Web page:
In general I find that if a person is taking a bariatric formulated vitamin as directed and is eating a well balanced, healthy, whole foods diet, the vitamin levels that we routinely screen for (B12, Folic Acid, Thiamin, Vit D) remain stable and w/in normal range. The one exception is Iron, especially for menstruating females. I talked about Iron def in episode # 16 so Im not going to go into detail here beyond saying, I find that 18-60mg of Ferrous Fumerate is often not enough to keep ferritin levels in the normal range for menstruating females.
Now before I move on to other topics, I often get questions about taking B-Complex vitamin? B-Complex, as the name implies, is made of the spectrum of B vitamins. This is certainly an option for people to consider and would be a great conversation for you to have with your bariatric provider.

Final Recap: The minimum requirement for vitamin supplements after WLS surgery is:

  1. A MVI with minerals: 1 daily for LapBand, 2 daily for all other WLS patients, unless your specific MVI indicates a different dose, like in the case of Bariatric Advantage Ultra Multi Formula with Iron.
  2. Calcium citrate 1200-1500mg, ideally in 2 divided doses and 2-3 hours separate from Iron supplements or Iron containing foods.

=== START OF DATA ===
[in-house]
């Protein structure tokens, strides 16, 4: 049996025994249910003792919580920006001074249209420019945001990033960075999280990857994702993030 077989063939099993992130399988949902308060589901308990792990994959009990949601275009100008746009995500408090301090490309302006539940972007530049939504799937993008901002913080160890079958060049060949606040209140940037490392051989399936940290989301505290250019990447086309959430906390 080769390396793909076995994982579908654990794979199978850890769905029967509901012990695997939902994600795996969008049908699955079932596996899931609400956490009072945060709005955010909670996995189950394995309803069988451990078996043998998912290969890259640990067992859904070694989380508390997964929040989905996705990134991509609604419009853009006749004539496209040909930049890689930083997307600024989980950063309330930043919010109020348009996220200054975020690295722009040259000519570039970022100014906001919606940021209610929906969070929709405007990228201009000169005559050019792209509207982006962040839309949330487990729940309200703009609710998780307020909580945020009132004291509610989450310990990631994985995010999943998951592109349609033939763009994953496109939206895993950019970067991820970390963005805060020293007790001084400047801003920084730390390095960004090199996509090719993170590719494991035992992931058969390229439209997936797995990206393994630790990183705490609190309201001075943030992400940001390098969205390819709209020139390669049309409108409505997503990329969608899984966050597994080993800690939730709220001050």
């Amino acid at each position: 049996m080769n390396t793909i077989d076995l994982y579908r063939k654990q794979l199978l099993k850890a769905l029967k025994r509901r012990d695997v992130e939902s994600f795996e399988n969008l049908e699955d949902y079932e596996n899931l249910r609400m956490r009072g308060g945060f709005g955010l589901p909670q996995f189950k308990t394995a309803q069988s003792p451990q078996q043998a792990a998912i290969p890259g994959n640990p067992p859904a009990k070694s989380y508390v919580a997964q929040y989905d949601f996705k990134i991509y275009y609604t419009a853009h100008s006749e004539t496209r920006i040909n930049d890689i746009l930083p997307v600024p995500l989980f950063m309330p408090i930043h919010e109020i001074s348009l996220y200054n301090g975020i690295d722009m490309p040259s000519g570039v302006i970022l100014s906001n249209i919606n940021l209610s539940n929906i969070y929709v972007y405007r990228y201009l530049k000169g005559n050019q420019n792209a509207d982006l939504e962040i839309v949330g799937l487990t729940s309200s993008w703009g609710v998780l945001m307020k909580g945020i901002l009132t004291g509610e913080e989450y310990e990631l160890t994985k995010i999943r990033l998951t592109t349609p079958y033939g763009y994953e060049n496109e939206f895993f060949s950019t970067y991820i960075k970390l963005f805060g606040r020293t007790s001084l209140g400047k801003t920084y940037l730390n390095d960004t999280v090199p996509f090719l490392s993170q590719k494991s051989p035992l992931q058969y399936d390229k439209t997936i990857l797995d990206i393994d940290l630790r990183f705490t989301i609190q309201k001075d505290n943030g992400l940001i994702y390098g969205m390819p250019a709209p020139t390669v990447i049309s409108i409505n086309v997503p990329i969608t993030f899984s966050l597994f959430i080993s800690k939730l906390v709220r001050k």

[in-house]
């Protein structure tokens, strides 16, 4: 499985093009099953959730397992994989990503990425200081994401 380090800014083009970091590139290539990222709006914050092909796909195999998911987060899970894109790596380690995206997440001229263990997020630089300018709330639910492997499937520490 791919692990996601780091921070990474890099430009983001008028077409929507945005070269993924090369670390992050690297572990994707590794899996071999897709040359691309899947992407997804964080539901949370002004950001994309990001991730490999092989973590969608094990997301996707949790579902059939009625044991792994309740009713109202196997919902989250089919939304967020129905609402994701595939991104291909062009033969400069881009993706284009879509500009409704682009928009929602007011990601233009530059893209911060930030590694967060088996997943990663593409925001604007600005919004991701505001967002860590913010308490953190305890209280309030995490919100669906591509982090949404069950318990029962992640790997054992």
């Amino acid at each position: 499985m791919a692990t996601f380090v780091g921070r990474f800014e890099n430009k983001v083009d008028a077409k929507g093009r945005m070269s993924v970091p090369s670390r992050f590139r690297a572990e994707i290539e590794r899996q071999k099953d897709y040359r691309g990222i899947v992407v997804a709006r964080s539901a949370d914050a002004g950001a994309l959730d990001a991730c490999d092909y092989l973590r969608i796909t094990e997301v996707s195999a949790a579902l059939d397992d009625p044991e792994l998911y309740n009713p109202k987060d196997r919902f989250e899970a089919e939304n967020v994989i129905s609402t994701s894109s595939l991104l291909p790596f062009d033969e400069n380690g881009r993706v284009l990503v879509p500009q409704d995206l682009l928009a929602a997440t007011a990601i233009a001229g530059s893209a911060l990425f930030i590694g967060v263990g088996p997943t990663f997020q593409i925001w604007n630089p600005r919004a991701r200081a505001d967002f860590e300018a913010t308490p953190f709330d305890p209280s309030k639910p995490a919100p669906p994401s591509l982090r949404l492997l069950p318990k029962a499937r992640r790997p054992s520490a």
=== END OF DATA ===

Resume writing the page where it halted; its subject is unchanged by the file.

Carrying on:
3. Vitamin D3 3000iu for a treatment goal of greater than 30ng/ml as determined by blood levels.
  4. The vitamin regime a person takes should be formulated for someone who has had WLS.
  5. B12 and Folic Acid should be in either the MVI, the B complex, or as individual supplements..
  6. Iron in the form of ferrous fumerate or a form that is specifically formulated for someone who has had WLS is often dosed between 18-60mg but menstruating females often need higher doses as needed to keep ferritin within a normal range.


On to another question I received on my website from Emily. Emily listened to Episode #2 where I talked about the Lap Band. She had some questions based on that episode. So I thought I’d take this opportunity to answer those questions here because if one person is wondering, it probably means more people are as well.